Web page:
In 2012, TPRF opened a new FFP facility in the village of Otinibi, on the outskirts of Accra, the capital of Ghana. Otinibi was chosen partly because of the hardship of its 1,500 residents. Most are farmers by trade, but due to poor soil conditions and unpredictable weather patterns, there is rarely enough food grown to sell. The strongest residents often work for food by breaking up rocks for road building.
The FFP facility is located near two Otinibi schools, on land donated by Chief Nii Adjei Kweidzamansah III. This facility, in partnership with the local Prembaf Ghana Foundation, serves an average of almost 13,000 meals per month, including meals delivered to the homes of up to fifty disabled or elderly adults in the community. Students from two local schools come for daily meals. The Otinibi Basic school has doubled enrollment, recently reaching its capacity. As a result of strength and good health derived from the nutritious meals, students have begun to compete on a national level in sports like soccer (football) and volleyball for the first time.
As in Bantoli and Tasarpu, school enrollment is on the rise, and teachers report increased attention from their students.
“This FFP project has saved people from poor homes. Now the children can focus on learning and have become active. The project has helped many children to attend school, but it has also helped some old folks to survive,” says local parent Kate Nagetey.
In 2019, all the ninth graders passed the national exam that approves them for continuing their secondary education, and one student who attended the first session of FFP credits it with empowering him to become the first student from Otinibi Basic to ever enroll in a university .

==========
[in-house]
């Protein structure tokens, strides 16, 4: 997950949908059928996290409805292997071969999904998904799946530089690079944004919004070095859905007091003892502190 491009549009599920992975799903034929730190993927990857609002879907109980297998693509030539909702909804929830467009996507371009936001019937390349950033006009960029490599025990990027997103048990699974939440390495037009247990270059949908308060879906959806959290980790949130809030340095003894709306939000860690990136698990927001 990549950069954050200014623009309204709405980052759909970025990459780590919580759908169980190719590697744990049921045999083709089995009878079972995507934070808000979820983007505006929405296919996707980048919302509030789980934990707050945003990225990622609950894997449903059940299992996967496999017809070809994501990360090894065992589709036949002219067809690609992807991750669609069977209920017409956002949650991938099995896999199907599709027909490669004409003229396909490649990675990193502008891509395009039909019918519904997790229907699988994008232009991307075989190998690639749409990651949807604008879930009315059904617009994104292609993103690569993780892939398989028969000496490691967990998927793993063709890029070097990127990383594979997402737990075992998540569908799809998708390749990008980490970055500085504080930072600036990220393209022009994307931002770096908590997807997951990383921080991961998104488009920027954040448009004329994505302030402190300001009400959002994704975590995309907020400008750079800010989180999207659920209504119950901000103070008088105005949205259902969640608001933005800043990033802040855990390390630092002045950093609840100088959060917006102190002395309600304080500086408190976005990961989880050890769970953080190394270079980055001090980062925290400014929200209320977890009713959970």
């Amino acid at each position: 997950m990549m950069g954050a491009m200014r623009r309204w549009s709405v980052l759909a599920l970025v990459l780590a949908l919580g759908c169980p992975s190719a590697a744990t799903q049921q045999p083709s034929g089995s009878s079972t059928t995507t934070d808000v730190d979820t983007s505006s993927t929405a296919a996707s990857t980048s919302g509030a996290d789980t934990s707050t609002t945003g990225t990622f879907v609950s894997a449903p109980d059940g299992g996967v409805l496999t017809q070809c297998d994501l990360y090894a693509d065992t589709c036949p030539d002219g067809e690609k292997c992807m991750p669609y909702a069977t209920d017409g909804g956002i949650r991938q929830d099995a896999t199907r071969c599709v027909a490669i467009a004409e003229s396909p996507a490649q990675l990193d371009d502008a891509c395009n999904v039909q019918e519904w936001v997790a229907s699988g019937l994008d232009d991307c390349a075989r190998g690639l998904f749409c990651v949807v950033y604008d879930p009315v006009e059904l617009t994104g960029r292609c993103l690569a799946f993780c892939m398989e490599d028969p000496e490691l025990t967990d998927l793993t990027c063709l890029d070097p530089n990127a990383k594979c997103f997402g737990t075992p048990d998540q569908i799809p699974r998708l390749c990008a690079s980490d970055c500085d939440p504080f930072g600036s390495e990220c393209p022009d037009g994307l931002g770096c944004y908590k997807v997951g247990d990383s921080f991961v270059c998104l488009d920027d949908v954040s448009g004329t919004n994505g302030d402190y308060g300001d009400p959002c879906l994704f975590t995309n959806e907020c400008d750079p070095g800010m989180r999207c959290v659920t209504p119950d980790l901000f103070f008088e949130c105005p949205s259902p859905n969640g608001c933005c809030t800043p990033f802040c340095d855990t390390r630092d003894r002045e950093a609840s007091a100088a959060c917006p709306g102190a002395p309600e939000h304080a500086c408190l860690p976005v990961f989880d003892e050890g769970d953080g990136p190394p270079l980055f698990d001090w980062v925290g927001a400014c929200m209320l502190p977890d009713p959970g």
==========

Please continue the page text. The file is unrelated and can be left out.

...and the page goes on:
By now, the children have become accustomed to the routine of washing their hands, lining up for their plates of food, and then returning their dishes to be washed. Joseph Nartey, a ten-year-old boy in Class Five, comments, “Before the FFP feeding program, I was afraid as each school day approached because sometimes there was no money to take to school to buy food during break time. Now, I am not afraid of school days because FFP always gives us good food.”
Teachers, parents, and leaders have also expressed deep appreciation for the program. The Honorable Abubakar Saddique Boniface, Minister for lnner City Development and Member of Parliament for the Greater Accra Region, gave it glowing marks after an inspection. “I think this is one of the best facilities I’ve seen so far. It’s well organized, the children are well disciplined, and the way they come in for their food is so impressive. And I can see that the kids are well satisfied. I believe this is something future schools should emulate.”